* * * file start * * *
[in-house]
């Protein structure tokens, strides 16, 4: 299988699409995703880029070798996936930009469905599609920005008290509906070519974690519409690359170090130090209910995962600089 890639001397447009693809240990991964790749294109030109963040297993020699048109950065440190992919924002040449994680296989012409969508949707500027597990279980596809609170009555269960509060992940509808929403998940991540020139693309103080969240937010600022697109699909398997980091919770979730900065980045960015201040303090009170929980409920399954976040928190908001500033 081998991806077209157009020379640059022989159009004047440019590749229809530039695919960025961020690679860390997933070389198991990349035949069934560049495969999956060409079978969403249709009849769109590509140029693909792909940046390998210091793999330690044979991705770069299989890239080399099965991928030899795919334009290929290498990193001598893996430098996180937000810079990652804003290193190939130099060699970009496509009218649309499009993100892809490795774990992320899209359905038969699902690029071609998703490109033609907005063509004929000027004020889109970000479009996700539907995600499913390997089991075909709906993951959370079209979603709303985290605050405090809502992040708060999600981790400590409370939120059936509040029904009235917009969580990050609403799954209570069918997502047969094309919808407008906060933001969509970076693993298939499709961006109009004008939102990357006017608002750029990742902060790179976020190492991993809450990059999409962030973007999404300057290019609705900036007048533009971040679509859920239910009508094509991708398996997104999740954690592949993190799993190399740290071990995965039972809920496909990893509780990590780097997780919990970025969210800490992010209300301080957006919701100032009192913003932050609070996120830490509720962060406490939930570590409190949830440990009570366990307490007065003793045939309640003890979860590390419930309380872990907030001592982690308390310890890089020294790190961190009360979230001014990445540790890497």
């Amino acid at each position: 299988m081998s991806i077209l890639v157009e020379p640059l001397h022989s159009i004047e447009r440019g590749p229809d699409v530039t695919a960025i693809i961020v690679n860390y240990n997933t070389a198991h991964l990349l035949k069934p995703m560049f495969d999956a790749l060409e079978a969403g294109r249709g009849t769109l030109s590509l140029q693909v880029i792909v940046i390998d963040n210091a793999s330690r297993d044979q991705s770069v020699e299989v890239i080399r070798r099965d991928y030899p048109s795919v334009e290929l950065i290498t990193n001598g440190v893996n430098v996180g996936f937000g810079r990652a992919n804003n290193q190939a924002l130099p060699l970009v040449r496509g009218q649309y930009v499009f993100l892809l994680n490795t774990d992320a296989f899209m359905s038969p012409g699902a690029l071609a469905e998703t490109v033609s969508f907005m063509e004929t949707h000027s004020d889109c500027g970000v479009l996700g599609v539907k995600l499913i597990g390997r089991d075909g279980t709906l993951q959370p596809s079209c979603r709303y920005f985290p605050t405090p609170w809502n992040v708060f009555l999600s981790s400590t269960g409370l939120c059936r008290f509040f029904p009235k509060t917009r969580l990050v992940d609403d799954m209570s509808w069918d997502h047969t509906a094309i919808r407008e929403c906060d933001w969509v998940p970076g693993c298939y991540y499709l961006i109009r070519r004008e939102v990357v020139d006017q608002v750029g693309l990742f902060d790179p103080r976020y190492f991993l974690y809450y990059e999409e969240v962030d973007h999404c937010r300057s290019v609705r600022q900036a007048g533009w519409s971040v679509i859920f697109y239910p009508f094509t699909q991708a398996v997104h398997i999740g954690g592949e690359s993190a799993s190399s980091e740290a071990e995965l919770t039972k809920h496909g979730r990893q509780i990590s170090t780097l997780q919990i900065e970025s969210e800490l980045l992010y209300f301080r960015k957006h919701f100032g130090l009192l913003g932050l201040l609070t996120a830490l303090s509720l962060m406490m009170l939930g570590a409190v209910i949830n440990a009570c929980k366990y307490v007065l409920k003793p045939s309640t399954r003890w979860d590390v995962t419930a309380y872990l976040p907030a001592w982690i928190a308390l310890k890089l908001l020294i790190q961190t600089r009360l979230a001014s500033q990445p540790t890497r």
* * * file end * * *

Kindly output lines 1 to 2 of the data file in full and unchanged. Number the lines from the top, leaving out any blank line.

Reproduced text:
[in-house]
């Protein structure tokens, strides 16, 4: 299988699409995703880029070798996936930009469905599609920005008290509906070519974690519409690359170090130090209910995962600089 890639001397447009693809240990991964790749294109030109963040297993020699048109950065440190992919924002040449994680296989012409969508949707500027597990279980596809609170009555269960509060992940509808929403998940991540020139693309103080969240937010600022697109699909398997980091919770979730900065980045960015201040303090009170929980409920399954976040928190908001500033 081998991806077209157009020379640059022989159009004047440019590749229809530039695919960025961020690679860390997933070389198991990349035949069934560049495969999956060409079978969403249709009849769109590509140029693909792909940046390998210091793999330690044979991705770069299989890239080399099965991928030899795919334009290929290498990193001598893996430098996180937000810079990652804003290193190939130099060699970009496509009218649309499009993100892809490795774990992320899209359905038969699902690029071609998703490109033609907005063509004929000027004020889109970000479009996700539907995600499913390997089991075909709906993951959370079209979603709303985290605050405090809502992040708060999600981790400590409370939120059936509040029904009235917009969580990050609403799954209570069918997502047969094309919808407008906060933001969509970076693993298939499709961006109009004008939102990357006017608002750029990742902060790179976020190492991993809450990059999409962030973007999404300057290019609705900036007048533009971040679509859920239910009508094509991708398996997104999740954690592949993190799993190399740290071990995965039972809920496909990893509780990590780097997780919990970025969210800490992010209300301080957006919701100032009192913003932050609070996120830490509720962060406490939930570590409190949830440990009570366990307490007065003793045939309640003890979860590390419930309380872990907030001592982690308390310890890089020294790190961190009360979230001014990445540790890497």